The Carlyle Group's David Rubenstein, in a recent interview with, said the U.S. government's strategy is best understood as a "kitchen-sink approach." Washington doesn't "really know what will be necessary to make it work," Rubenstein said, "but they're willing to try almost anything."

Does that anything include billions in taxpayer funding for public-private partnerships? Maybe it includes taxpayer backed guaranteed returns for America's shadow banking system? I smell a politically connected PEU, private equity underwriter.

Tuesday, February 24, 2009

Pentagon Chief Weapons Buyer Ashton Carter: PEU

President Obama's new Pentagon weapons purchaser is a private equity underwriter (PEU). Ashton Carter is a Senior Partner with Global Technology Partners, LLC, an investment firm specializing in defense firms. GTP held interests in defense firms during Carter's tenure. Pension & Investments reported:

Behrman Capital sold its majority stake in Condor Systems for $134 million to an investor group led by Global Technology Partners and DLJ Merchant Banking Partners II. Behrman will now become an investor in the privately held defense electronics firm.

Condor Systems made false statements and incurred a $1 million fine for trying to sell defense electronics to Sweden. Carter was with GTP during this fiasco.

Carlyle's Quarles Supports Geithner Plan

Treasury Chief Tim Geithner has at least one supporter, Randall Quarles of The Carlyle Group. Geithner's plan involves stress testing banks (another irritating health care analogy). Toxic assets poison balance sheets and clog America's credit arteries. Tim wants to move the poisonous plaque to a public-private partnership. That's what has Carlyle and other private equity underwriters salivating. Quarles told Bloomberg:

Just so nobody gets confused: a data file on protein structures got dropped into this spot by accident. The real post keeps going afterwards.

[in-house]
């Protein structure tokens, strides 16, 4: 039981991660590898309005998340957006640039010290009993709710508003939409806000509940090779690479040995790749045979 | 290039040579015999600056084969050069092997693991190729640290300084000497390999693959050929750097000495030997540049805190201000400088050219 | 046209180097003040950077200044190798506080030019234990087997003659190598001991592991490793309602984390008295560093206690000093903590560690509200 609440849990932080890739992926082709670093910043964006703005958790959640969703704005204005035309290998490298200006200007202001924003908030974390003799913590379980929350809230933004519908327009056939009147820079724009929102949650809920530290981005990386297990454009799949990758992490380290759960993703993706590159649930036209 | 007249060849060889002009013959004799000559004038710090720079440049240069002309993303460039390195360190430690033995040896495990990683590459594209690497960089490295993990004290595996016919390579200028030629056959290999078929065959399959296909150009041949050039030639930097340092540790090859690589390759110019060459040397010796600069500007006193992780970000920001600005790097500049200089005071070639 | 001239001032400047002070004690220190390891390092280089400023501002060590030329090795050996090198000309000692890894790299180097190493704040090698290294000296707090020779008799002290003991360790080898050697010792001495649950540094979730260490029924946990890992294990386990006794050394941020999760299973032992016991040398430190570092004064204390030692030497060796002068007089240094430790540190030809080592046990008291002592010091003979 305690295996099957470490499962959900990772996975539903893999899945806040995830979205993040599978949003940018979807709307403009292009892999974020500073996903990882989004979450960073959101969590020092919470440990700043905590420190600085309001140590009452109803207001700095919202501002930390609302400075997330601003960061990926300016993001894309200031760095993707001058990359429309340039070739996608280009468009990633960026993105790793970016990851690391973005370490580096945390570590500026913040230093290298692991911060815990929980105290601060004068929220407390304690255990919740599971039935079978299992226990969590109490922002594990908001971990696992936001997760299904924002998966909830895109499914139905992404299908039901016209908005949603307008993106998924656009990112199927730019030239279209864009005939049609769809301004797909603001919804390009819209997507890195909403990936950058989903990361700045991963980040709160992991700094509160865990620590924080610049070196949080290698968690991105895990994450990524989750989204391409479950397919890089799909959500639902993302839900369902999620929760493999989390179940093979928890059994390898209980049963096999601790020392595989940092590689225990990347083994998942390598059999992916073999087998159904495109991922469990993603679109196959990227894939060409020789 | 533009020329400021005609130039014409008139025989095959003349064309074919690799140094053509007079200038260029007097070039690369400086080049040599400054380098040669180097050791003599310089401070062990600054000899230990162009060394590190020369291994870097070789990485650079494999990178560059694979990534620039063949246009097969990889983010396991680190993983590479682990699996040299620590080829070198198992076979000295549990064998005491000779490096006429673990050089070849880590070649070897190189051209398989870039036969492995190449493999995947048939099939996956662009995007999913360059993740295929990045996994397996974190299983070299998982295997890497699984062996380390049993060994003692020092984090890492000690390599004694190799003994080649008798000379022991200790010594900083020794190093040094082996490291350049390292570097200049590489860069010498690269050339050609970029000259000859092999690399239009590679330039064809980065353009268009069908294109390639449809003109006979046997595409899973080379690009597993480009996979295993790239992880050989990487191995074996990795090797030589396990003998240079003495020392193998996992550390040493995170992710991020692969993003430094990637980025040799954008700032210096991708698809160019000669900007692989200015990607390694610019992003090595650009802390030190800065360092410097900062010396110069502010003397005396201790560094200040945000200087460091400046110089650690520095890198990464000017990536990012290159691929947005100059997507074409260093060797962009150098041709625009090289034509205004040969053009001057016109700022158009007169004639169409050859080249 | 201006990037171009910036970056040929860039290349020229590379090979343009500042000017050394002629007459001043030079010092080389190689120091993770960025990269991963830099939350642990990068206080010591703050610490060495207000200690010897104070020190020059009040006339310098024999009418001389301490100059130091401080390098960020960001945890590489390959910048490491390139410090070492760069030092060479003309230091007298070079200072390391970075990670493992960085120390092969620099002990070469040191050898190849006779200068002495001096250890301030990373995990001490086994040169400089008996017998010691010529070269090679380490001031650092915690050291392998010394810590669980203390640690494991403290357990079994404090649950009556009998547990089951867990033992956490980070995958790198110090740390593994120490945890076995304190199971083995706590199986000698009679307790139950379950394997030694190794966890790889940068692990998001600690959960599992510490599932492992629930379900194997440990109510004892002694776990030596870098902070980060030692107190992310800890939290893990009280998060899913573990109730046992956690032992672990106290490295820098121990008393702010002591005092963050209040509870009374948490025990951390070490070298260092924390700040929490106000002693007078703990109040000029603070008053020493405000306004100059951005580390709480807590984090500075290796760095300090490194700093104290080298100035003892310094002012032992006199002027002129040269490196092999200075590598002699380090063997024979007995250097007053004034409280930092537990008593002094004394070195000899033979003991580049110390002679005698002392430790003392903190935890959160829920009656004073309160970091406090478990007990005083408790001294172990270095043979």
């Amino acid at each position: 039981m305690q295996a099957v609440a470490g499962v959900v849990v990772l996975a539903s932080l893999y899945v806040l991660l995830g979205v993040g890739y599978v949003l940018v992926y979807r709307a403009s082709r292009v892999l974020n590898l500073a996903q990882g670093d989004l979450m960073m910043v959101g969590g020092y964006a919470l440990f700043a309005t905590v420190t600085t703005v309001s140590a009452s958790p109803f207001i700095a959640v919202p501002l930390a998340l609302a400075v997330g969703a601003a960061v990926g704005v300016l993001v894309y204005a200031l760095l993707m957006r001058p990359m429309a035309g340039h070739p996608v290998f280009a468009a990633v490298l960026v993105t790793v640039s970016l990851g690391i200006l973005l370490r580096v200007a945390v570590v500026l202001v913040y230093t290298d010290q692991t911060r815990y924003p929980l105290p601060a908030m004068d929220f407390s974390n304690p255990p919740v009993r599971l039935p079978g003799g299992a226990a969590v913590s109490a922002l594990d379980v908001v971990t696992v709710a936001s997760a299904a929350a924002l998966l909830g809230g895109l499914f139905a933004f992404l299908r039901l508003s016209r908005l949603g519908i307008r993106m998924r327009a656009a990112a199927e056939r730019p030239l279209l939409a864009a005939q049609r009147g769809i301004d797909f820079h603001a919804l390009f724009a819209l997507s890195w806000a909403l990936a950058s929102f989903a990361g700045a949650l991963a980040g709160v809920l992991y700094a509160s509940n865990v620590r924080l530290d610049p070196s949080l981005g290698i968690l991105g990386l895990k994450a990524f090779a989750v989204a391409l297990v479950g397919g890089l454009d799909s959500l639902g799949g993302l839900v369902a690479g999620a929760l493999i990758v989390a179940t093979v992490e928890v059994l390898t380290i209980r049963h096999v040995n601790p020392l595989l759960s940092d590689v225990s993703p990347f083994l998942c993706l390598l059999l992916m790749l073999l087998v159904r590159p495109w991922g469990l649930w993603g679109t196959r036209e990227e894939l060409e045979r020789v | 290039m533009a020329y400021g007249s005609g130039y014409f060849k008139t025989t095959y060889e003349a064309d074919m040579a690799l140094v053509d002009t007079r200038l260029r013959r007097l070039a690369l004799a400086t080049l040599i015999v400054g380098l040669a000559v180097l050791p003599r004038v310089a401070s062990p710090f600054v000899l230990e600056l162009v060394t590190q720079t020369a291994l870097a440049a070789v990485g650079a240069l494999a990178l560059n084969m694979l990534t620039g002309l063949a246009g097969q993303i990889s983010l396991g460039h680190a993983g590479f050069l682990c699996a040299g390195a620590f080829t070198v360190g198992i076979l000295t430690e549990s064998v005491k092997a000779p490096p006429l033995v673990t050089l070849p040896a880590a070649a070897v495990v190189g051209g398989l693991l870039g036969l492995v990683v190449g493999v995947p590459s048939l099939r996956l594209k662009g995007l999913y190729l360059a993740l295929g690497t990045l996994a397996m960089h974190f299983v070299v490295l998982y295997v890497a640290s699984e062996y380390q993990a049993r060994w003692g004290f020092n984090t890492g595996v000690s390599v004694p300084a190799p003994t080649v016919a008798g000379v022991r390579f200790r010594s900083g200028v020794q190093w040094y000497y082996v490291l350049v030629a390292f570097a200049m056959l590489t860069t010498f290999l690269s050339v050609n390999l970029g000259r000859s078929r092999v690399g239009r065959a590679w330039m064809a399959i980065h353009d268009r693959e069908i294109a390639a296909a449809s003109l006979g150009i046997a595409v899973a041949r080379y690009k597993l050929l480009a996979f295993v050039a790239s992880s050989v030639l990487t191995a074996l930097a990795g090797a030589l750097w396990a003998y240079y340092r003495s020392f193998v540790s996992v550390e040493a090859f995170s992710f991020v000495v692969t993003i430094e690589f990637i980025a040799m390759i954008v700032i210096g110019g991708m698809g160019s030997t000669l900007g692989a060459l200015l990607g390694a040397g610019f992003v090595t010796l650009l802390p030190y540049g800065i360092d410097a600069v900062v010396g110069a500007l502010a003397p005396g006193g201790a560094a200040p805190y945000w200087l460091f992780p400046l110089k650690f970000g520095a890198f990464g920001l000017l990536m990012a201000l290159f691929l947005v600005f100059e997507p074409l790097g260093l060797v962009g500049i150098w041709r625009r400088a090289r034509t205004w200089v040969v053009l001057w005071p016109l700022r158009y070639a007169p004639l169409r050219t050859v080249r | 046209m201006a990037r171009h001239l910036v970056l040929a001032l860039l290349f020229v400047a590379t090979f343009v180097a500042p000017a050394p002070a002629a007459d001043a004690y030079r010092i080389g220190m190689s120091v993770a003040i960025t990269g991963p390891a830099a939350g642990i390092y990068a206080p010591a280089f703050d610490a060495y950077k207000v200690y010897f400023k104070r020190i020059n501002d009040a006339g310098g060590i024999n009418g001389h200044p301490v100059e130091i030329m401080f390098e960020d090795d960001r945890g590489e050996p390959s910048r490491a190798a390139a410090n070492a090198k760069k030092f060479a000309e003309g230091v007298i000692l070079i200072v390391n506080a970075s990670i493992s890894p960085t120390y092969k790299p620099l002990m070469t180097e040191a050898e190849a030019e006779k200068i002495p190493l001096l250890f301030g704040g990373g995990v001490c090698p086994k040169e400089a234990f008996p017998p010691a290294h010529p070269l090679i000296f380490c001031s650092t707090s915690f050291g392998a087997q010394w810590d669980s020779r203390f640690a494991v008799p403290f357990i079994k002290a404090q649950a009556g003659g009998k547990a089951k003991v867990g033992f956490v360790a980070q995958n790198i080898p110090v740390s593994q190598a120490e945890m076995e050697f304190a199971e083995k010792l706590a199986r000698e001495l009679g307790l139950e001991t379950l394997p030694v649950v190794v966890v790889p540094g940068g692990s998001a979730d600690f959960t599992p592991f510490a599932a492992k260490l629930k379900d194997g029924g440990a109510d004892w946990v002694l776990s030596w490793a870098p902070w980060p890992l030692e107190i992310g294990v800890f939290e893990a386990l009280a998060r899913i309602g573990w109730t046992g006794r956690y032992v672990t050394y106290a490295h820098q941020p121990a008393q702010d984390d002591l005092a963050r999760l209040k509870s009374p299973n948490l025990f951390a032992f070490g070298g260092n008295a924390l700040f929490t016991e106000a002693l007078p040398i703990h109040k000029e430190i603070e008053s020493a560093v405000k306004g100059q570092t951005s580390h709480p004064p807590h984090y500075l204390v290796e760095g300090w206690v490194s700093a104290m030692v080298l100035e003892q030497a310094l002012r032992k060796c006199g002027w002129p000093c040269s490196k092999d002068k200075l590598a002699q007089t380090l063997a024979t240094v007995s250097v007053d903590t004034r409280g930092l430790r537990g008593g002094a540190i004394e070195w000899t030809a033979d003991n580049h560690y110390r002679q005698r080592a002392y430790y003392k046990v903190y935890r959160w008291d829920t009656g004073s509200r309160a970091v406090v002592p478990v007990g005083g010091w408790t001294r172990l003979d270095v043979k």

“You have to remove the uncertainty about asset values, and Geithner’s plan is an efficient way of jump-starting private- sector price discovery of those values,” said Randal Quarles, a former Treasury undersecretary of domestic finance who is now a managing director at the Carlyle Group in Washington.

I thought the private sector could conduct price discovery on its own. America's sovereign debt fund is needed to bankroll PEU's. Taxpayers are needed to guarantee PEU returns. This warrants a Rick Santelli rant, but that's reserved for individual welfare. Corporafornication merits little reaction.

Obama Appoints PEU for Pentagon Purchasing Role

President Obama appointed Ashton Carter to oversee Pentagon weapons purchasing. Politico tried to paint his choice as puzzling, claiming Dr. Carter is an outsider to the defense industry. Funny, his bio says:
Dr. Carter is currently Senior Partner for Global Technology Partners, a defense oriented investment firm. He is also a member of the Board of Trustees of the MITRE Corporation, and the Advisory Boards of MIT's Lincoln Laboratories and the Draper Laboratory. He is a consultant to Goldman, Sachs, Inc. and Mitretek Systems, Inc. on international affairs and technology matters, and speaks frequently to business and policy audiences. Dr. Carter is also a member of the Aspen Strategy Group, the Council on Foreign Relations, the American Physical Society, the International Institute of Strategic Studies, and the National Committee on U.S., China Relations.